Cubs

Castros lawyers deny assault allegations

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Castros lawyers deny assault allegations

The Cubs woke up Friday morning to an explosive story that could be damaging to their young star.

WBBM reported that Starlin Castro has been accused of sexual assault and is under investigation by Chicago police. The news radio station cited anonymous sources in describing an incident with a woman more than three months ago in River North.

No charges have been filed. Castro has retained two prominent attorneys Jay K. Reisinger and Michael P. Gillespie who released the following statement:

We are aware of certain allegations that have been made against our client. (We) have thoroughly investigated this matter, and we are confident that these allegations are baseless. Given the sensitive nature of this matter, we cannot comment any further.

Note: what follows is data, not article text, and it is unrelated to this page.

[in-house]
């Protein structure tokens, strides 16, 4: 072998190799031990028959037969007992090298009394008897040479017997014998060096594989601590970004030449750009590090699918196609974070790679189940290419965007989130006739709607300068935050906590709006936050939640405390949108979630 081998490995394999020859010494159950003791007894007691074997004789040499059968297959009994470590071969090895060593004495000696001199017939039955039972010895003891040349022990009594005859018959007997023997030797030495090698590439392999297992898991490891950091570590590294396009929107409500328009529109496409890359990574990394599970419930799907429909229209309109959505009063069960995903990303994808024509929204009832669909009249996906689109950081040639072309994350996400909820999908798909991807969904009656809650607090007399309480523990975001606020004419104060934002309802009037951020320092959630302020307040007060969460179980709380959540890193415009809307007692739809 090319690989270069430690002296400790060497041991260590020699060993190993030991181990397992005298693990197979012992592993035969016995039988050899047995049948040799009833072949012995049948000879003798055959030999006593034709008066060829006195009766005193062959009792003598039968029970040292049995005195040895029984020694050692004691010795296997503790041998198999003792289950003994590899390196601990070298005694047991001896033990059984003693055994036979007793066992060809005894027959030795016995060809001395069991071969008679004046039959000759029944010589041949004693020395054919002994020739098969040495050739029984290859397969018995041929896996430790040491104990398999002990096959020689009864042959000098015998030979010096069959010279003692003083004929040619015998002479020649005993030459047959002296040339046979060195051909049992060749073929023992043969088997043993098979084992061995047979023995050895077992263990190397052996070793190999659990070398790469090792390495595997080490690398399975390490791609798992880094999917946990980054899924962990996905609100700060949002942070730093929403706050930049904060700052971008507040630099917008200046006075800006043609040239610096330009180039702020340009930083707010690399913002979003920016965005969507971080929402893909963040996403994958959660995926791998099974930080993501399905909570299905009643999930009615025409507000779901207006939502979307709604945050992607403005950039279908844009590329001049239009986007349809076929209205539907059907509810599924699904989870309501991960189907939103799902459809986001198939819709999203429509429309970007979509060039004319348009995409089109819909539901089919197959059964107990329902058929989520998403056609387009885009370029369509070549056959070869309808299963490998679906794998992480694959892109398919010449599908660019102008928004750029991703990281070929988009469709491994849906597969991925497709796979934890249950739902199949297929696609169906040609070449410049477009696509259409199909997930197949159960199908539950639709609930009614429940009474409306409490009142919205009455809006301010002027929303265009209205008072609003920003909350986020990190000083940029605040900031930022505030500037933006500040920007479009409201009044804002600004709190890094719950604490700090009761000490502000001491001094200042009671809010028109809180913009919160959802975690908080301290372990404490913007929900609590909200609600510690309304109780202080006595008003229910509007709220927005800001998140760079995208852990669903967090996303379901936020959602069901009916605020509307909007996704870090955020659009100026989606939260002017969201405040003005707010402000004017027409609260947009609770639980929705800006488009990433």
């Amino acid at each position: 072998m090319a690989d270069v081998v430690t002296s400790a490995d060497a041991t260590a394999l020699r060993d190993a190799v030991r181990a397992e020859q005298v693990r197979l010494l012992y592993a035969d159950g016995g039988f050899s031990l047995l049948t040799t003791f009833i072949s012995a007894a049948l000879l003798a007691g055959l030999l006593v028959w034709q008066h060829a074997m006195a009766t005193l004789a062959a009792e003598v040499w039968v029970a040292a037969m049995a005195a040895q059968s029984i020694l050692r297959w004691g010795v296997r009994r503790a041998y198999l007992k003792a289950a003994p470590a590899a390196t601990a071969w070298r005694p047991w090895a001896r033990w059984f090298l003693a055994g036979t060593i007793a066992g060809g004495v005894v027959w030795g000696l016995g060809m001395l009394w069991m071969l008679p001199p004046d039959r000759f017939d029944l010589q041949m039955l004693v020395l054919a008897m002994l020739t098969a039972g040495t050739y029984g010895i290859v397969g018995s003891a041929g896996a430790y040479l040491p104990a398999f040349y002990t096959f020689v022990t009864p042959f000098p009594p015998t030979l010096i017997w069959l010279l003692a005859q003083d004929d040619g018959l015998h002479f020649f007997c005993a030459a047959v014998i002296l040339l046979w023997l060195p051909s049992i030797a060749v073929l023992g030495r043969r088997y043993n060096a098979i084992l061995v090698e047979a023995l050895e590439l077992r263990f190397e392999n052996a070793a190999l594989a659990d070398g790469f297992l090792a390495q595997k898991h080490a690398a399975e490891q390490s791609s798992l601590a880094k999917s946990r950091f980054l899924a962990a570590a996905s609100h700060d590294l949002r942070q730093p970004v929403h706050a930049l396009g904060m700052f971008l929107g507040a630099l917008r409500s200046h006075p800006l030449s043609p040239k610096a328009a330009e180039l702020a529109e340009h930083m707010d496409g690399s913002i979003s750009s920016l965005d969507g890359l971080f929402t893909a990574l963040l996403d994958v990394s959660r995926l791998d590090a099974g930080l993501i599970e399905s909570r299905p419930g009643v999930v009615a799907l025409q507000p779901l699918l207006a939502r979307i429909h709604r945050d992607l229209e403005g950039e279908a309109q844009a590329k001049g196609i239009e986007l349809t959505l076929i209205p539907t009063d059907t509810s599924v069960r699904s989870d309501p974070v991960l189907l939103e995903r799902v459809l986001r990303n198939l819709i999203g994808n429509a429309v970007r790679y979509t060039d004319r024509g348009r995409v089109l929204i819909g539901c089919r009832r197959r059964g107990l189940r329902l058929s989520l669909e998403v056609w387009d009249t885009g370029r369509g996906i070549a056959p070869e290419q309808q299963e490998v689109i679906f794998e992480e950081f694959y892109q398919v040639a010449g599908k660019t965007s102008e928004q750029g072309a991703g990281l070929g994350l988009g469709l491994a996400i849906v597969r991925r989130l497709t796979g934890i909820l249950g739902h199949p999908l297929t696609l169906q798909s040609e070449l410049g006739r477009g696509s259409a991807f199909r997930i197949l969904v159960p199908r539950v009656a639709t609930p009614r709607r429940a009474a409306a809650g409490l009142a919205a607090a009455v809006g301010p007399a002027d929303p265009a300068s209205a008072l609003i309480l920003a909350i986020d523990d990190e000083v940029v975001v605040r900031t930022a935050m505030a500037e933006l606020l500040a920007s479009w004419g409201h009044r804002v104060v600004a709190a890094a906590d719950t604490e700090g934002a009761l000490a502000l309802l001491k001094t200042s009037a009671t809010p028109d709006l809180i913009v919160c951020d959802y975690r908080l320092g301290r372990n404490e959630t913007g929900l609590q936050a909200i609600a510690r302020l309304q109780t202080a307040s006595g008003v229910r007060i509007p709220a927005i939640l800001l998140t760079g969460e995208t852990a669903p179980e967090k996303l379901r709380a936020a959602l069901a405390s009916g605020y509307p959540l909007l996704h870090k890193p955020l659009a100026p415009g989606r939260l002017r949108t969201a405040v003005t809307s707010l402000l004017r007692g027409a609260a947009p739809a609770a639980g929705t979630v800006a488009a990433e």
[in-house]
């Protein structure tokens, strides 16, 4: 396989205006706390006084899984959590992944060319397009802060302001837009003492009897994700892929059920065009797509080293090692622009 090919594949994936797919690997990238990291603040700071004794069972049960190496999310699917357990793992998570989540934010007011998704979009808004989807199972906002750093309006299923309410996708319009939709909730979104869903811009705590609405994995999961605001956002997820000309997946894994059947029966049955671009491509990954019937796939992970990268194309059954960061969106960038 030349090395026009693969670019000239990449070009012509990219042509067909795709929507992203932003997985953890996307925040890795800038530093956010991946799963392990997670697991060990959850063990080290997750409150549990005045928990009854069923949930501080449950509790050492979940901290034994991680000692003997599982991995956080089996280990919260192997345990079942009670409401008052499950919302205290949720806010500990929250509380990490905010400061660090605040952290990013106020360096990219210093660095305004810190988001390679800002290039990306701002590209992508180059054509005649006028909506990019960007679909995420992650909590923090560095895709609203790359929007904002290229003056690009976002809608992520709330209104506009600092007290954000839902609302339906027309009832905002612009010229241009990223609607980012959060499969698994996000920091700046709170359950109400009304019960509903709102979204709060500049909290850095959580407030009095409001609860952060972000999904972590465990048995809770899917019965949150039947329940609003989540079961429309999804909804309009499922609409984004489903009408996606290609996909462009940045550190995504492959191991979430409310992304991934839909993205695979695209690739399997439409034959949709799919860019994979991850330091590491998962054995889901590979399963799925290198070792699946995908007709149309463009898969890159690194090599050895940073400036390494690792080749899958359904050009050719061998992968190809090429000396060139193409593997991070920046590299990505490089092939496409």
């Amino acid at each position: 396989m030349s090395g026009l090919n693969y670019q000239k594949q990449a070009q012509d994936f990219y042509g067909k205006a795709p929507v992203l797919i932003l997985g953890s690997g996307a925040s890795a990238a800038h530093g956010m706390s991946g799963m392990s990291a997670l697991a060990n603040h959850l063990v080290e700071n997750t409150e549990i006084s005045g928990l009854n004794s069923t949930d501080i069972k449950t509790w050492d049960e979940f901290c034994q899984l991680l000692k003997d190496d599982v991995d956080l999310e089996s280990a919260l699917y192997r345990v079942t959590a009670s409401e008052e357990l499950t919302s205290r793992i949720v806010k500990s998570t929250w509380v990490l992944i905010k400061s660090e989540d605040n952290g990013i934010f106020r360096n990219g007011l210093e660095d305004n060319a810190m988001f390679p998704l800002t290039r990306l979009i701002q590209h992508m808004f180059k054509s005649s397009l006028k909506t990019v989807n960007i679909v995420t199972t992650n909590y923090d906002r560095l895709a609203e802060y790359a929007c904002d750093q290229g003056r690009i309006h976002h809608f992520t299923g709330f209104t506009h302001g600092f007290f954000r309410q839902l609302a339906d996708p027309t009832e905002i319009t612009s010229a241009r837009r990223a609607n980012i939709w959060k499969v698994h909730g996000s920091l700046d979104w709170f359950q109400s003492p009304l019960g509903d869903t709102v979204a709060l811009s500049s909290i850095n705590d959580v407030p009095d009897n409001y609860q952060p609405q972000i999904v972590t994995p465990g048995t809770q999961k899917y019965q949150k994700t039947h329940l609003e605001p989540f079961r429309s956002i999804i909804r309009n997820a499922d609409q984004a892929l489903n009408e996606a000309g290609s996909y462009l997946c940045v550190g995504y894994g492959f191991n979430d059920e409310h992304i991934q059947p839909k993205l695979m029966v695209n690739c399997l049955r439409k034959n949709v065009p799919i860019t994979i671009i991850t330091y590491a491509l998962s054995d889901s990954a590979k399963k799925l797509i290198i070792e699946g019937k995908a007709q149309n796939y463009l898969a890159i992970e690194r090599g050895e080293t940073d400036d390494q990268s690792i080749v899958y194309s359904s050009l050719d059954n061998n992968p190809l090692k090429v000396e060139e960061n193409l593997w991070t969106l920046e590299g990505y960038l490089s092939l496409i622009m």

Reisinger has advised Alex Rodriguez, Andy Pettitte and Sammy Sosa through congressional hearings and investigations into performance-enhancing drugs. Gillespie has a criminal-defense practice rooted in Chicago.

The WBBM story indicated that Castro and a young woman were out drinking on Sept. 29, the day after the Cubs ended their season in San Diego. They left the bar around 3 a.m. and went to Castros downtown apartment, where the police report obtained by WBBM says the alleged victim blacked out and woke up during the attack.

The timeline constructed by the radio station has her leaving around 5:30 a.m. and going to a hospital about 12 hours later, at which point the police were notified.

Castro lives in the Dominican Republic during the offseason. The 21-year-old All-Star shortstop returned to Chicago in the middle of November for a meeting with his agent, Paul Kinzer, and president of baseball operations Theo Epstein and new manager Dale Sveum.